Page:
Now when I say setting I don’t mean the where part of the setting so much as the when. Now don’t get me wrong, Arthurian lore is this very ambiguous time period. The reason for this is that the legend of Arthur is a mixture of several legends rolled into one. Arthur is based on several individuals stretching back to the fall of the Roman Empire. The Roman General Artorius (who commanded one of the last Roman garrisons on Hadrians wall in the wake of the Scottish invasion) is the origin of these myths, but those myths were built on by Welsh warlords who staved off the invasions of Anglosaxon hordes during the dark ages before the fall of the Britons and rise of an Anglican England. As such there is a massive period of time in which you can set this story, but you need to COMMIT. The show goes back and forth in its presentation, and sometimes feels like late dark ages or early renaissance, but at other times is meant to feel like the period right after the fall of Rome. Common clothing feels renaissance era, where armors feel like a mixture between dark ages and renaissnace. However, it’s hard to commit to anything when you completely miss the entire point of Arthurian myth.

As I said, Arthurian Myth is a collection of stories based on the exploits of the Roman general Artorius, and various Welsh warlords throughout the dark Ages that stood against the Anglo Saxons. Do you want to know the one thing that ties them together? The theme of unifying under one banner to stand against a greater enemy, which lead to a time of relative peace because of that unity. Nimue tries to take the unlikely person coming to the throne trope without understanding the core essence of what drives that story. Before Arthur pulls the sword from the stone (which is NOT Excalibur, oh by the way) the tribes of the Britons are at eachother’s throats due to the power vacuum left by the death of Uther Pendragon, who had conquered various kingdoms and brought them together under HIS banner (sound familar). Arthur pulling the sword from the stone is meant to be an omen of hope for unity, order springing from the chaos that had been left in the wake of Uther’s death. However, Nimue becoming the holder of “the sword of the first kings,” this show’s Excalibur, creates more chaos. The themes of the show are those of fighting persecution and genocide. Themes that are intrinsically NOT part of Arthurian myth. I understand artistic license, and that this is the creator’s right, but it’s hard to accept an adaptation that so greatly misses the point. Which leads me back to character in just how poorly these characters were treated.

Getting through the first few episodes of this show was PAINFUL to me and a lot of that is just how poorly characters were treated. Uther being reduced to a petulant manchild, Arthur being practically the same age and having no relation to Uther whatsoever as well as having a very mixed moral compass, and that’s before I can even touch the very forced diversity for a setting that is supposed to be a Dark Ages setting of England when the Britons had regained control and dominance of the Island (not a lot of ethnic diversity in a celtic tribe whose last heirs make up for 7 percent of Englands population). But of all the characters treated poorly in this show, none was more grotesque than the treatment of Sir Ector a man whose story served as a likely inspiration for characters like John Kent in the Superman story.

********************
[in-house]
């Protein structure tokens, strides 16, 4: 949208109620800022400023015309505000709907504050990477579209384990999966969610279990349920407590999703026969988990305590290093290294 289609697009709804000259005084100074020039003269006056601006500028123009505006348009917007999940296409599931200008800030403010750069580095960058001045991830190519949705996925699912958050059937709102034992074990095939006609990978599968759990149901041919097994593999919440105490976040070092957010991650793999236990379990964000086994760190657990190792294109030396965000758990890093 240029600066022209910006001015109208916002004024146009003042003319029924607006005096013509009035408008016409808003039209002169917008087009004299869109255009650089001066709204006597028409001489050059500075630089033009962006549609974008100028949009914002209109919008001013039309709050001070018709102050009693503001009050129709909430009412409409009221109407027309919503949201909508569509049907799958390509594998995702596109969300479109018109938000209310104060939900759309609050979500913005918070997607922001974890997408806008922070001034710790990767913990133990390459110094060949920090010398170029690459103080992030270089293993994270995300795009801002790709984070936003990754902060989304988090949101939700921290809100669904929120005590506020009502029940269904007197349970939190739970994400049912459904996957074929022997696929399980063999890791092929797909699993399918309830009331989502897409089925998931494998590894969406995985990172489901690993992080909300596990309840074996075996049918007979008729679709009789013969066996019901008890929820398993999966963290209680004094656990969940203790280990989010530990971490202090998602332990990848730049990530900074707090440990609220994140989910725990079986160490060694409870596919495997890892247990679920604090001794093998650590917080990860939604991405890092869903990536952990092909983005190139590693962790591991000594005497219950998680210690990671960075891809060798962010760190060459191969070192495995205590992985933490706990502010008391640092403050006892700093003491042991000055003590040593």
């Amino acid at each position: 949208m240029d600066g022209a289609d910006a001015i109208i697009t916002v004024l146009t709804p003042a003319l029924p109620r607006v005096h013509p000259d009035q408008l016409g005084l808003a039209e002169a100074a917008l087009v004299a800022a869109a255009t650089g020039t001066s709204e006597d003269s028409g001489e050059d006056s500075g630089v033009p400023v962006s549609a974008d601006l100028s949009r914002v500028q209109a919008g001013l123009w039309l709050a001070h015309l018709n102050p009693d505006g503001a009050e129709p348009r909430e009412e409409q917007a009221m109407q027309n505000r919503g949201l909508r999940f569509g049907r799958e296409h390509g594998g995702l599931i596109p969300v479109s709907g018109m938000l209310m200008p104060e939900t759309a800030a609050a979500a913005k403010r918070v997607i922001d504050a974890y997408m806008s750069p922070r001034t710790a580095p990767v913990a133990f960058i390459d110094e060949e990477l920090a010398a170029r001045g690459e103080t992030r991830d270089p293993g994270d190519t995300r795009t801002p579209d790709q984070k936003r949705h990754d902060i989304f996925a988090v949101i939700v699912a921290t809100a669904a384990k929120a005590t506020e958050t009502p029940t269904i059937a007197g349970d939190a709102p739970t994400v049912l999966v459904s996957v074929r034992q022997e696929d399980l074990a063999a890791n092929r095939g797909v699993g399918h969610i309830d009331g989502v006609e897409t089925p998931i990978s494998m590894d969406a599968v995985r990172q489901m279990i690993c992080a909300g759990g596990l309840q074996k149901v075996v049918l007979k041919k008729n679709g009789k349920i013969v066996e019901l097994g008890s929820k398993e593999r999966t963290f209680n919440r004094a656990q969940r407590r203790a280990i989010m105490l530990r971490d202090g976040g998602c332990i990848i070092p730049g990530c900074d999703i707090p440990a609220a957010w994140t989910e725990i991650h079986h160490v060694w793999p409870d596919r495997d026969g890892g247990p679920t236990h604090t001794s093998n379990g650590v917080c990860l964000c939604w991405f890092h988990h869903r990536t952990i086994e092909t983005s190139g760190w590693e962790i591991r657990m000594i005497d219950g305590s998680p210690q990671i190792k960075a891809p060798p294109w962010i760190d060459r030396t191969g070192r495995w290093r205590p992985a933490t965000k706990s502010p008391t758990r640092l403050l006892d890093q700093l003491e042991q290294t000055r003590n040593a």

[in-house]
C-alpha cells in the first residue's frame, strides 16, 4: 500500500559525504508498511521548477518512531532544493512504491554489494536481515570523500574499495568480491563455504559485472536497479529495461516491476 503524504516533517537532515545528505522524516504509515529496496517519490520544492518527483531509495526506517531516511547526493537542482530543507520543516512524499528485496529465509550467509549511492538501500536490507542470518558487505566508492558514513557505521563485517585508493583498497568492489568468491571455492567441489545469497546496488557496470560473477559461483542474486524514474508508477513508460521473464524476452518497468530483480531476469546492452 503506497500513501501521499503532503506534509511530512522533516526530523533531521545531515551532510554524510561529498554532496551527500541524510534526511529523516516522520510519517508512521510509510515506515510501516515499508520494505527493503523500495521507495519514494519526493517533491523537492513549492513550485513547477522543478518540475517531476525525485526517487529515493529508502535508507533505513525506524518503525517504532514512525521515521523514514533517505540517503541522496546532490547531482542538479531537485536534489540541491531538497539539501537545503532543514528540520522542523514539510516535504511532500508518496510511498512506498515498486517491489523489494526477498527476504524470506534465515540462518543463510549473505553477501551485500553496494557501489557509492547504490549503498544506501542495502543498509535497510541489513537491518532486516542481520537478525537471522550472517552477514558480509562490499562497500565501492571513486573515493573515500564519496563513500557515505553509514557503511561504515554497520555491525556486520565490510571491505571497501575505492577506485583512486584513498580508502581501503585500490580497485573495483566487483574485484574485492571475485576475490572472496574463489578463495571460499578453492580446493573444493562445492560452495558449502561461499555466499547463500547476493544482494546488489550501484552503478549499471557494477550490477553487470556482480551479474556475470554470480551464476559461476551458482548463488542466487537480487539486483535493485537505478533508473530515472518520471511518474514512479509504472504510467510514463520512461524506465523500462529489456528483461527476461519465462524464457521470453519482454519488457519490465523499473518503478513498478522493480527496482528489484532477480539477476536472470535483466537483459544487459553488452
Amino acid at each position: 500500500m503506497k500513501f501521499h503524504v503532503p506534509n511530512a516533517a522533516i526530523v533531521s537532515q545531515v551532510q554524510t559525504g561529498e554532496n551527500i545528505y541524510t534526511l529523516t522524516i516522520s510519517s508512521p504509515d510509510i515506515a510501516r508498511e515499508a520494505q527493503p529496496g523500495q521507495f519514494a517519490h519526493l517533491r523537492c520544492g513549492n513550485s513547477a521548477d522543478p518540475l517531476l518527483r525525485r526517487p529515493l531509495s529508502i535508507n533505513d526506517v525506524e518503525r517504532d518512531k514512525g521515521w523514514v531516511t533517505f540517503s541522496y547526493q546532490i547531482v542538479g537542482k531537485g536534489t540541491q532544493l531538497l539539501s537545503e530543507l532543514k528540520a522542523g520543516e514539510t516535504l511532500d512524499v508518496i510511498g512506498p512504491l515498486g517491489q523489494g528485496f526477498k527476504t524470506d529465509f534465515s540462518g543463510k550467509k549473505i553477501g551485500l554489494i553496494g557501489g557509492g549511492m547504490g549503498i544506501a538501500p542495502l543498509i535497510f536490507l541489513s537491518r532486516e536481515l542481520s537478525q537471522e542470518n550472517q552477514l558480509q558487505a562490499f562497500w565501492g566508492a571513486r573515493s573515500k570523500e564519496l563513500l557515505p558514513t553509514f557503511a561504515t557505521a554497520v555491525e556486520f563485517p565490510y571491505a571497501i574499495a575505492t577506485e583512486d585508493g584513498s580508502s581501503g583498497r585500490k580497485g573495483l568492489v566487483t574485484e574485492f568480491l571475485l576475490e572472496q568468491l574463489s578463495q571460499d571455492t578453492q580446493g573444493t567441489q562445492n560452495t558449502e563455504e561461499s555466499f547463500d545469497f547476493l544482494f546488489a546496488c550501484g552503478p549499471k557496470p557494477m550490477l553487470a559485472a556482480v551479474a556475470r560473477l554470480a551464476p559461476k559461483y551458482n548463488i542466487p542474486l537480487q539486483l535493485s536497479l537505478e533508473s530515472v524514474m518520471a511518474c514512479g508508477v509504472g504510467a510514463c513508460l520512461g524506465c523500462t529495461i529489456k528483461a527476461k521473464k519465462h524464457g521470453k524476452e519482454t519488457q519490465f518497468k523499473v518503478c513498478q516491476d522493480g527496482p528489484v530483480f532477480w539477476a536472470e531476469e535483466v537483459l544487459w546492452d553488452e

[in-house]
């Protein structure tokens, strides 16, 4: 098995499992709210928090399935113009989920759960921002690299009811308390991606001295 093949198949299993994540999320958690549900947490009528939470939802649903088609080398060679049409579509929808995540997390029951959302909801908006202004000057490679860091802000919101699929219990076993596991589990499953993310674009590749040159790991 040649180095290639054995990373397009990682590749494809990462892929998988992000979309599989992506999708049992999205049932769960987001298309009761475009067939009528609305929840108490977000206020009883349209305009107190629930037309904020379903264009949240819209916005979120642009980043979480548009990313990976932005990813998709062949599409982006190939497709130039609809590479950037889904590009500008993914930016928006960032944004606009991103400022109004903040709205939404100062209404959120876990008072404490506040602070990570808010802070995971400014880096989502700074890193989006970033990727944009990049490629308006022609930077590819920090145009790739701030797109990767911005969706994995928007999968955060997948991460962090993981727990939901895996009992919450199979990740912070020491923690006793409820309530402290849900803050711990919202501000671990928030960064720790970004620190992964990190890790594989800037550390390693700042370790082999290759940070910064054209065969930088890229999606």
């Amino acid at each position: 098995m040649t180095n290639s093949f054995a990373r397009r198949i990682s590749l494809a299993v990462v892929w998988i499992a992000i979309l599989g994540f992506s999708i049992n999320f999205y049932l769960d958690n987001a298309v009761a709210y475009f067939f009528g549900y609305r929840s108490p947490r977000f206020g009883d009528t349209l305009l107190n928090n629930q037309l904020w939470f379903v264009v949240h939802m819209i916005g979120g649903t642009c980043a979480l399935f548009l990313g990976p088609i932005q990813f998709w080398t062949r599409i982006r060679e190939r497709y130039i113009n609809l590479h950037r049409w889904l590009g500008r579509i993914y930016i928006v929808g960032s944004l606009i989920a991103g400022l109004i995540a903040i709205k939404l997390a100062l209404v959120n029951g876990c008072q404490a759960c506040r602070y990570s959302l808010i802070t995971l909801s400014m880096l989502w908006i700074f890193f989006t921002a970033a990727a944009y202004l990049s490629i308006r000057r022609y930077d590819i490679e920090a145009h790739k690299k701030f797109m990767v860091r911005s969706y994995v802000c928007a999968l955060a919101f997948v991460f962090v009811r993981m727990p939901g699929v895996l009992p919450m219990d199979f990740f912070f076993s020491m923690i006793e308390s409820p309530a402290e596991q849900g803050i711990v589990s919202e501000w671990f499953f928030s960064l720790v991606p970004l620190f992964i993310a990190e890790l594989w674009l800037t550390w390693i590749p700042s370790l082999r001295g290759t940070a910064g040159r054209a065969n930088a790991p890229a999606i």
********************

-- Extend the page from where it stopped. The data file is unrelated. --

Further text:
In the original story of Arthur, Merlin spirits Arthur away from Uther and Igraine and brings him to a knight named Sir Ector. Ector was a respected knight for certain, but he was also not too far removed from the working class. He didn’t own a great deal of land and namely made his coin off hard work in the field either by the sword or the plow. The whole point was so that Arthur would be raised in an environment where he would have to earn his way, and not be spoiled rotten. Effectively it was to provide Arthur with perspective and a moral center that valued the merit of character and hard work (sound familiar). So to see Ector be turned into a stodgy old white dude who is so blinded by his notions of honor that he spits on family and treats everyone like shit was like watching John Kent tell a 13 year old Clark Kent that he should have let the bus full of kids drown.

At the end of the day Cursed is a show that an audience member unfamiliar with Arthurian lore will enjoy. It has great performances, exceptional designs, and has a strong enough sense of story telling (save for the poorly paced pilot) that it will keep the audience intrigued enough to finish the series and earn its investment. However, for those who have loved Arthurian myth, even when accepting its departure from its conventional story, this show utterly fails to live up to its potential to give spotlight to the lesser known characters of these stories that are equally fascinating as well as ruining the characters that people already know, it fails to establsih a coherent setting that makes sense, and it fails to uphold the themes that are at the core of any good story of Arthurian Lore. So the verdict on this one is if you have only a rudementary knowledge of Arthur, you will enjoy this show, if you have read any deeper into that world, you will likely walk away feeling hollow by the experience.

Michael is staff writer and reviewer for Up Your Geek. He is a lover of all things in geek pop culture. Michael Oden has been writing about the industry for 4 years. From humble beginnings in the Moviepilot independent creator program; a brief stint at Heroic Hollywood, and running two independent Industry blogs. Michael is here to bring news, reviews and analysis on comics, movies, video games and more to the Up Your Geek Brand! Opinions are my own.